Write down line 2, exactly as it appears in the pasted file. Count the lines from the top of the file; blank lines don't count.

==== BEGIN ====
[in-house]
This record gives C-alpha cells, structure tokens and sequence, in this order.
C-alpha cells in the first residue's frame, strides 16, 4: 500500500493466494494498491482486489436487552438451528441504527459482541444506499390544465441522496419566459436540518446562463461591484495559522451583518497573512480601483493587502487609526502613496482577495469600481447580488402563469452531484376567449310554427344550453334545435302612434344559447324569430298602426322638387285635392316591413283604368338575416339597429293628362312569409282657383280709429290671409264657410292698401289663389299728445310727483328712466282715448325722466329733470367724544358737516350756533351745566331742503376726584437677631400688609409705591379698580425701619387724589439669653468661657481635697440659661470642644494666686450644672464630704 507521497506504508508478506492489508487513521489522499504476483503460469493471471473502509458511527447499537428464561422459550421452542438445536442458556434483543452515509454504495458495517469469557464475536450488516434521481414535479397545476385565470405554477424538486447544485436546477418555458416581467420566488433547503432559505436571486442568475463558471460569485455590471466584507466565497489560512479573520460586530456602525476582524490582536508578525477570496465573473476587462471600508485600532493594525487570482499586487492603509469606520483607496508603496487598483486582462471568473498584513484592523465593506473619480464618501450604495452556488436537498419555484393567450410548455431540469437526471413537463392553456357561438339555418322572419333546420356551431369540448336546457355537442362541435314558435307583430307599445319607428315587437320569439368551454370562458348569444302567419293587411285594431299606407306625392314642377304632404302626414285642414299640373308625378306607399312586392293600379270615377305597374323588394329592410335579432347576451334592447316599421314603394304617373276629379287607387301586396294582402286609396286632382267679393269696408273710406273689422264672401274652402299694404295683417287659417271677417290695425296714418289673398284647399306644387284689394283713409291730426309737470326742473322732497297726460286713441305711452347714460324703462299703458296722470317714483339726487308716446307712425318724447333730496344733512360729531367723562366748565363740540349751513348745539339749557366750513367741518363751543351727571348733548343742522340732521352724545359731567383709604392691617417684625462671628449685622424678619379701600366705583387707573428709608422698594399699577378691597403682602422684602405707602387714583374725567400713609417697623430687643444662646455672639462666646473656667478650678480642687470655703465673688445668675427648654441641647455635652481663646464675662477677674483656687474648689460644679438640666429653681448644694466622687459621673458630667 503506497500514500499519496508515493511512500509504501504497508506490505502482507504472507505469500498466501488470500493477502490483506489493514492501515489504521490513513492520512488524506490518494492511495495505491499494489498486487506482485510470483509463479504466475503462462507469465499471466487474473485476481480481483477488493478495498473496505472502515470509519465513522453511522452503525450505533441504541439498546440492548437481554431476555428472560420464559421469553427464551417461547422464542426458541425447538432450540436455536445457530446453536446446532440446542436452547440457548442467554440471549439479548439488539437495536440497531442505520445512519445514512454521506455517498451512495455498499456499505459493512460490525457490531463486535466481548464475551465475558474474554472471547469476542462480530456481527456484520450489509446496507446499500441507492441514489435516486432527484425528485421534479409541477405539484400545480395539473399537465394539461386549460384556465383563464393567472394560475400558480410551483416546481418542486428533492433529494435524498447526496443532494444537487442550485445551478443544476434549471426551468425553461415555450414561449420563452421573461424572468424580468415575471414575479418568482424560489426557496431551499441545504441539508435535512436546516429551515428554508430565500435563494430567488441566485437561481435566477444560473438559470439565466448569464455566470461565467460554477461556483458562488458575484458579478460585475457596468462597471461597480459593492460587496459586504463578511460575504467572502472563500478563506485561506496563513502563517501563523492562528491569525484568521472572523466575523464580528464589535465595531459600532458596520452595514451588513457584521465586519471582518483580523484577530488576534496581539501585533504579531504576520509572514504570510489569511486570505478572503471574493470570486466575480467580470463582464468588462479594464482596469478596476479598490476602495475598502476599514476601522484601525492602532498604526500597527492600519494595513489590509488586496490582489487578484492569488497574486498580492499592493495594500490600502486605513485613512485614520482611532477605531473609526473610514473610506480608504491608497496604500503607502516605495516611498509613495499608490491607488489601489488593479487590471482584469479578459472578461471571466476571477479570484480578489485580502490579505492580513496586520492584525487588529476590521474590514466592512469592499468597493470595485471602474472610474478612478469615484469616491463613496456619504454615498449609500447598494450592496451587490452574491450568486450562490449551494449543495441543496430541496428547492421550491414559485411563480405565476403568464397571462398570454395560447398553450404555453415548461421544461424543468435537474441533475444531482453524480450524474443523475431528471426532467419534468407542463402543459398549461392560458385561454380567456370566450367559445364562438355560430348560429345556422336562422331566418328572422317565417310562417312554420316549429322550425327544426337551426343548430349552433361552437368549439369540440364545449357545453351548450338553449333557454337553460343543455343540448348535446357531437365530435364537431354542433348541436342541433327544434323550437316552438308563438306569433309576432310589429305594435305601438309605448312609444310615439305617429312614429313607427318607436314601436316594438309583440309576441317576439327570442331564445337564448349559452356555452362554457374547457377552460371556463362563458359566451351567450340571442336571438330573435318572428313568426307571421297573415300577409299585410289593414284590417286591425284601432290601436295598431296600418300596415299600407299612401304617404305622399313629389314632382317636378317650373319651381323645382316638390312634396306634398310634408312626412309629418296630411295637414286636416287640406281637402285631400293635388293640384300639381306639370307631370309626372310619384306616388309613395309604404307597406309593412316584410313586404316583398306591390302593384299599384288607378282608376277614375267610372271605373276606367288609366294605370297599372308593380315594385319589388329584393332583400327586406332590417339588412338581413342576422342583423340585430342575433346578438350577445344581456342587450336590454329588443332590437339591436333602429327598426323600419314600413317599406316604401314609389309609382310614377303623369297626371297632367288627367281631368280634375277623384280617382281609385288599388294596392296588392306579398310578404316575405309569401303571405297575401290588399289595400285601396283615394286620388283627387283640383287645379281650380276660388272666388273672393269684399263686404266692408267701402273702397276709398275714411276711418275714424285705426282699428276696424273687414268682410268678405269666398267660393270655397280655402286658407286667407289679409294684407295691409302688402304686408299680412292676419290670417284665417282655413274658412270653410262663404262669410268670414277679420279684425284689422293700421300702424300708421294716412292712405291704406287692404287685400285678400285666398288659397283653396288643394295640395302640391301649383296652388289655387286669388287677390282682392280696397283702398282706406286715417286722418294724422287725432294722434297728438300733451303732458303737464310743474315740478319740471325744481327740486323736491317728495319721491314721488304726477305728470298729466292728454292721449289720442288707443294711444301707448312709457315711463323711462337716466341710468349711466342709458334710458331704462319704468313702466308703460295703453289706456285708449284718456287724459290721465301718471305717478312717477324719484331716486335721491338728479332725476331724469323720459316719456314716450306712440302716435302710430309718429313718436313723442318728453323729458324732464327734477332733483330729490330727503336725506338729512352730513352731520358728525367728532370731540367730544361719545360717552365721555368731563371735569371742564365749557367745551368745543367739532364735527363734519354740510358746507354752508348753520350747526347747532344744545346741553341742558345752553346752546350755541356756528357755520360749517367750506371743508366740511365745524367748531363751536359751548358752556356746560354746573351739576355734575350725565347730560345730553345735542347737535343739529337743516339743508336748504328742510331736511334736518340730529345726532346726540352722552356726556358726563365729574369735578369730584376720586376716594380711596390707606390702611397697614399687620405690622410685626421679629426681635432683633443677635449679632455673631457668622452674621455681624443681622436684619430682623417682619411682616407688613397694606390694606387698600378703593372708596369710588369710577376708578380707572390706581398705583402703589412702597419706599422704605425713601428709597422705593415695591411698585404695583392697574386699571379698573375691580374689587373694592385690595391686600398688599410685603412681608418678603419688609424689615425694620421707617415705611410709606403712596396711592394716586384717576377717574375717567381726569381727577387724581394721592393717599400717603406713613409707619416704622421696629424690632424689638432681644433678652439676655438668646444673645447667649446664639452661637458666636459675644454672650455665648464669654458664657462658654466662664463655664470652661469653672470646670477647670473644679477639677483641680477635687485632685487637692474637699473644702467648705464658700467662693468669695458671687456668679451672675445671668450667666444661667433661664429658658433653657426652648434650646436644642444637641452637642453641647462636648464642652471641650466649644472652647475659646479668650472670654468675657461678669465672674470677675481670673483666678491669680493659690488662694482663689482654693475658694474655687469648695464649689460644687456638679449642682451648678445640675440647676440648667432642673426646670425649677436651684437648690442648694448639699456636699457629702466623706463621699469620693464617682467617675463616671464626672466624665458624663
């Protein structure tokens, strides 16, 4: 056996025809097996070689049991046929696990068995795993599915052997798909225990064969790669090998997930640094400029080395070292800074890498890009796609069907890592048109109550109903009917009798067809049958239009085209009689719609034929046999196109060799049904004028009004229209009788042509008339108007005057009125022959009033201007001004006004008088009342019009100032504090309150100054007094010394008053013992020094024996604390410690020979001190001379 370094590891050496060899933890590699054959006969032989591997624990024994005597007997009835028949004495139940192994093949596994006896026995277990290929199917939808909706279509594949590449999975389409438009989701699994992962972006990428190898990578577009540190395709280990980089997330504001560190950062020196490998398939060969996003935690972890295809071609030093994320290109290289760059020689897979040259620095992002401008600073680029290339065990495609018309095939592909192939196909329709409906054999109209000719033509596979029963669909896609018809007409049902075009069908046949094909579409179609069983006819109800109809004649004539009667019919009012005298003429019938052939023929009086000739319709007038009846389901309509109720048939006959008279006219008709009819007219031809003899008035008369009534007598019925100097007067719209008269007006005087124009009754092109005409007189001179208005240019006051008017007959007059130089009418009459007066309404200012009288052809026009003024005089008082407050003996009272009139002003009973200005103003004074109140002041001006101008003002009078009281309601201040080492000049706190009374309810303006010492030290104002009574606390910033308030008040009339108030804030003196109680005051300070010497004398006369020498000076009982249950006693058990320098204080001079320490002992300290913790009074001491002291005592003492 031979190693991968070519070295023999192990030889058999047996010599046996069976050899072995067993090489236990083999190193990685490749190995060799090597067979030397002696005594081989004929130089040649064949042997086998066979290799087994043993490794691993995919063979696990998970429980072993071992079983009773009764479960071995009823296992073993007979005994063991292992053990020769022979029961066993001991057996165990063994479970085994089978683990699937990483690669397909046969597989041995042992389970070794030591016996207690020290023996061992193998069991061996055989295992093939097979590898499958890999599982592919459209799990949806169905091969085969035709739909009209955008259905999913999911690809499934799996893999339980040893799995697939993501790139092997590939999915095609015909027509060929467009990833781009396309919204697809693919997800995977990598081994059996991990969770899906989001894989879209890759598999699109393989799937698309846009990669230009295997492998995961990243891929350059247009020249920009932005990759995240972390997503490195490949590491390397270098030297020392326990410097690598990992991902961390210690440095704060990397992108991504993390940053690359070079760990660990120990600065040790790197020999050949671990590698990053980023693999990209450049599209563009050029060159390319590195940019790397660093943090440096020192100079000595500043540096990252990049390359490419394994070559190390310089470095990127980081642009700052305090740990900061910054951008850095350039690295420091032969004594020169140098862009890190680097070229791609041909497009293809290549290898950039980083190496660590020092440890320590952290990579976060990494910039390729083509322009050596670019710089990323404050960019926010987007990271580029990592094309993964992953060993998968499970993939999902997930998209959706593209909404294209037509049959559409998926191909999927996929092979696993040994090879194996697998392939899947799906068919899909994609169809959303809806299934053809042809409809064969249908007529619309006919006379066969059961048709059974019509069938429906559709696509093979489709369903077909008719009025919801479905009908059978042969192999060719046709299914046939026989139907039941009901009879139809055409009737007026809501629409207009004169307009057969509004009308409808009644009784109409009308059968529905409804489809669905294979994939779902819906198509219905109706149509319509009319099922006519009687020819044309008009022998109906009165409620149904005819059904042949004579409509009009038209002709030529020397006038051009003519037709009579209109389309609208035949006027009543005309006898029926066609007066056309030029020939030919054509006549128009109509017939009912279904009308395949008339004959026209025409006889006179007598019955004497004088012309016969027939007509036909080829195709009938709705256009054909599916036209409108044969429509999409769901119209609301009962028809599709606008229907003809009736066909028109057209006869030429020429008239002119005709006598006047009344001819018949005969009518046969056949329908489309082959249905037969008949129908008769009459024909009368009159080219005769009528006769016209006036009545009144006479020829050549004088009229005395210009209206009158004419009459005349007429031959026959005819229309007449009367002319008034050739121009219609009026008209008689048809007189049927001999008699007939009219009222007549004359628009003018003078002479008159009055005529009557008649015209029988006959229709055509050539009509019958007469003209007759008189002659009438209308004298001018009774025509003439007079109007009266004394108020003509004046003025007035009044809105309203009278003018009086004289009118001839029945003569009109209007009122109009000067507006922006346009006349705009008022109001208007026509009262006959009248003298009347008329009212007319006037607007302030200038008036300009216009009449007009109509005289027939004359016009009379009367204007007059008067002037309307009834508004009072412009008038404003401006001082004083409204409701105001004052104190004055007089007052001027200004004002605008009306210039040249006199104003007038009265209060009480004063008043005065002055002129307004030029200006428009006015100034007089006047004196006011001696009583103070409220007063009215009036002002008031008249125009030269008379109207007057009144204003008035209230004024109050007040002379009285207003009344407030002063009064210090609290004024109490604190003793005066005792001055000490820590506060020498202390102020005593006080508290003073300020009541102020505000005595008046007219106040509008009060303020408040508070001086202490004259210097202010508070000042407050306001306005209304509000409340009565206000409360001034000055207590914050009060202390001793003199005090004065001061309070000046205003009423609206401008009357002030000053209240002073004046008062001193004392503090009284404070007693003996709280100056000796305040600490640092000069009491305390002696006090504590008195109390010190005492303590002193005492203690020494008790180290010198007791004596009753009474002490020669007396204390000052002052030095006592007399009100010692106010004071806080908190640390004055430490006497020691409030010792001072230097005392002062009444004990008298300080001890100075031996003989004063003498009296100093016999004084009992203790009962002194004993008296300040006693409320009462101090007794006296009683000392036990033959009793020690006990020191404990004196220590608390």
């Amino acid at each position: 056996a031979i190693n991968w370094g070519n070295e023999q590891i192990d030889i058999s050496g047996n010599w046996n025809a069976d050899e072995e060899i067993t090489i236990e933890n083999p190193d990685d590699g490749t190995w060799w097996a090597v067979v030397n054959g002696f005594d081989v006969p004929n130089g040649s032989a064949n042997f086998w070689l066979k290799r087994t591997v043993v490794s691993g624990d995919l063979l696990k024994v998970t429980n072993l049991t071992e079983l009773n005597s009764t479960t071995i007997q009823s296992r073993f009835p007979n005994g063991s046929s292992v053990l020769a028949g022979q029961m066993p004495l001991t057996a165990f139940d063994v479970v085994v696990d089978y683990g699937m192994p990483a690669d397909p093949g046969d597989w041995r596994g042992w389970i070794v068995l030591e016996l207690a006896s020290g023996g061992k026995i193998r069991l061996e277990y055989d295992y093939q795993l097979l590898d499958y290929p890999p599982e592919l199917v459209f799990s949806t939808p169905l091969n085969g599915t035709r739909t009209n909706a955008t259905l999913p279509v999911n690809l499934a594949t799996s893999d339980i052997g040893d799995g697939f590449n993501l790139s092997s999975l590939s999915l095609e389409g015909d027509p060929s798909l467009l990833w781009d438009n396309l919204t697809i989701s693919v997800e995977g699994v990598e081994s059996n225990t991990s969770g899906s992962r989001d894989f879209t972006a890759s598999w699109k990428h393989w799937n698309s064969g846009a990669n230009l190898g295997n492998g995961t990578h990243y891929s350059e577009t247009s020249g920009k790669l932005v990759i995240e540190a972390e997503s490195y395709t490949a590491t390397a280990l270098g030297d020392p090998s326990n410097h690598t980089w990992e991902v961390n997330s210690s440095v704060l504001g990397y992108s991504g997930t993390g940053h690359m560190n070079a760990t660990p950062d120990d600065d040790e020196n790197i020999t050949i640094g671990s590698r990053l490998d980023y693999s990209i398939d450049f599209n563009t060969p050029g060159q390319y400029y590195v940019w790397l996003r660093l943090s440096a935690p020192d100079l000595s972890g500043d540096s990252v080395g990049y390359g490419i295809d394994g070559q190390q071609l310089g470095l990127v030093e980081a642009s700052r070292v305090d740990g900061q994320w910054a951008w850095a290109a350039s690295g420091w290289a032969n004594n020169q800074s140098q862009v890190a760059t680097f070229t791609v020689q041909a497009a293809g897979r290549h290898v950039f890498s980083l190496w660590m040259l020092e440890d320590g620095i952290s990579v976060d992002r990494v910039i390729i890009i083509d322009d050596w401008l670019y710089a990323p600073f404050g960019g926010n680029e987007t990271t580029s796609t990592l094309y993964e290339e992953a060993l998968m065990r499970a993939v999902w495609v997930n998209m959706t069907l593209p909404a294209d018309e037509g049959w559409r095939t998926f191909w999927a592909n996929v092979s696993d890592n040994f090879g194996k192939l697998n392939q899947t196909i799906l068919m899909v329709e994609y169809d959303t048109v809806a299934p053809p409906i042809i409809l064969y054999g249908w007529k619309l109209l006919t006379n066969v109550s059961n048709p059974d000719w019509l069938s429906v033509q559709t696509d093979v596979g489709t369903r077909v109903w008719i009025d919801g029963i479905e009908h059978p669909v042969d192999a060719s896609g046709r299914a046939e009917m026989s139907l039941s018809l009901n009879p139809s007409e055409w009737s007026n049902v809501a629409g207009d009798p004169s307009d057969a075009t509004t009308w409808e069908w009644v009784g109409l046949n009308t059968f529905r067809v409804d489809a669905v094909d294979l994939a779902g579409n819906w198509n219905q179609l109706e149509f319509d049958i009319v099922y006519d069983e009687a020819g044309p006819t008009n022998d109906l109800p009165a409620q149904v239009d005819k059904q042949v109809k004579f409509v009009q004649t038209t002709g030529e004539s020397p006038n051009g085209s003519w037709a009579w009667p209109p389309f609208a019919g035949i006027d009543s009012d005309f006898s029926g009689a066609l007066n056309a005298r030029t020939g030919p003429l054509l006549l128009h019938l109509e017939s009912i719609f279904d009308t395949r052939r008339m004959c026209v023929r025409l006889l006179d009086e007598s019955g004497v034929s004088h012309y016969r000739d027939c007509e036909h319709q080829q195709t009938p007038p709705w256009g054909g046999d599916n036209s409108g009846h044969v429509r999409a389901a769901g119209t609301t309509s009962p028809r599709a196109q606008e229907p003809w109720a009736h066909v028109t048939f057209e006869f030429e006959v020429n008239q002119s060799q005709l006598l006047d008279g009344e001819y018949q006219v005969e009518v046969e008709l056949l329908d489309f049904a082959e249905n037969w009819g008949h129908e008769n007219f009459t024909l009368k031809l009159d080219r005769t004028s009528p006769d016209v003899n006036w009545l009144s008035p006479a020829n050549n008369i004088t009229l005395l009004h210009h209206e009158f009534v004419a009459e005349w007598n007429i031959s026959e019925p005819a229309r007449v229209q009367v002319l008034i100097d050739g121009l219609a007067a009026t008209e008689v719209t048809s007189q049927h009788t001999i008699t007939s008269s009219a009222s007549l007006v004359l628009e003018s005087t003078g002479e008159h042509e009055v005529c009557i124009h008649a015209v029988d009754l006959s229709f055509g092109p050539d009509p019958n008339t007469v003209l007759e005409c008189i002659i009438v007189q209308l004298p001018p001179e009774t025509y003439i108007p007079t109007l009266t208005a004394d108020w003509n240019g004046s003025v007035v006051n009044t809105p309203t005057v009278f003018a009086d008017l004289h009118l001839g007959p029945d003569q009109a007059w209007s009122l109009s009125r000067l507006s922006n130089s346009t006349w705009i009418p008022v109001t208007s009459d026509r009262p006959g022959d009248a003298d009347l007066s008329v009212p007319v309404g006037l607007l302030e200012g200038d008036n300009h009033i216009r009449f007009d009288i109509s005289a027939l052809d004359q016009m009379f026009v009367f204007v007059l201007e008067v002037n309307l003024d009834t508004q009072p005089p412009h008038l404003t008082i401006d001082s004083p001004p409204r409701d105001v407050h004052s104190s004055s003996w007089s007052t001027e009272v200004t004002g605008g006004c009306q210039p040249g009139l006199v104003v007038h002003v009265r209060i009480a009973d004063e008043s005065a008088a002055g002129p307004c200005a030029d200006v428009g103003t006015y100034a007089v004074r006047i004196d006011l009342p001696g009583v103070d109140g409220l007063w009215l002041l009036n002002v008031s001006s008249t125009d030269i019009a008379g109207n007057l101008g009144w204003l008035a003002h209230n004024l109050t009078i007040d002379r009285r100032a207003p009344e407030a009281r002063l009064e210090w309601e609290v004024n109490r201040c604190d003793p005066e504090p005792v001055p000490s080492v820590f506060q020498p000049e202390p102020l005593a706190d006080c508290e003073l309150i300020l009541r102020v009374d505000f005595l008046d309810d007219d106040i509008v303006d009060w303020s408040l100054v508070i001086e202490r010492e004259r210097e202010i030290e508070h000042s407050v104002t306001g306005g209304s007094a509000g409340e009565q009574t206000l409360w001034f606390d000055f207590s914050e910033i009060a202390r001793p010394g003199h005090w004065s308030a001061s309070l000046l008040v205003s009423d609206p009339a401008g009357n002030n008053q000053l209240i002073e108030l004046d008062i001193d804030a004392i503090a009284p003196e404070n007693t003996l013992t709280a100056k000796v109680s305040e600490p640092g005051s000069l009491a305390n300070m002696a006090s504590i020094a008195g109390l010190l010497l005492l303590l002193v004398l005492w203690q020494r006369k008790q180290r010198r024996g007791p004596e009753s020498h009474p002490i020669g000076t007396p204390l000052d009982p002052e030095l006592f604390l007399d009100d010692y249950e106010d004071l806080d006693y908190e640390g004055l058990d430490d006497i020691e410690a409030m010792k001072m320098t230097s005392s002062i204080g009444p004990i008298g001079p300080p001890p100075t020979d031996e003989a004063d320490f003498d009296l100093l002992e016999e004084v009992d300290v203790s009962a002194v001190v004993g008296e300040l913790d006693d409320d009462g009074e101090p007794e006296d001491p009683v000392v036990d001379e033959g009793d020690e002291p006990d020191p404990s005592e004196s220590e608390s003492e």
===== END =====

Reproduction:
This record gives C-alpha cells, structure tokens and sequence, in this order.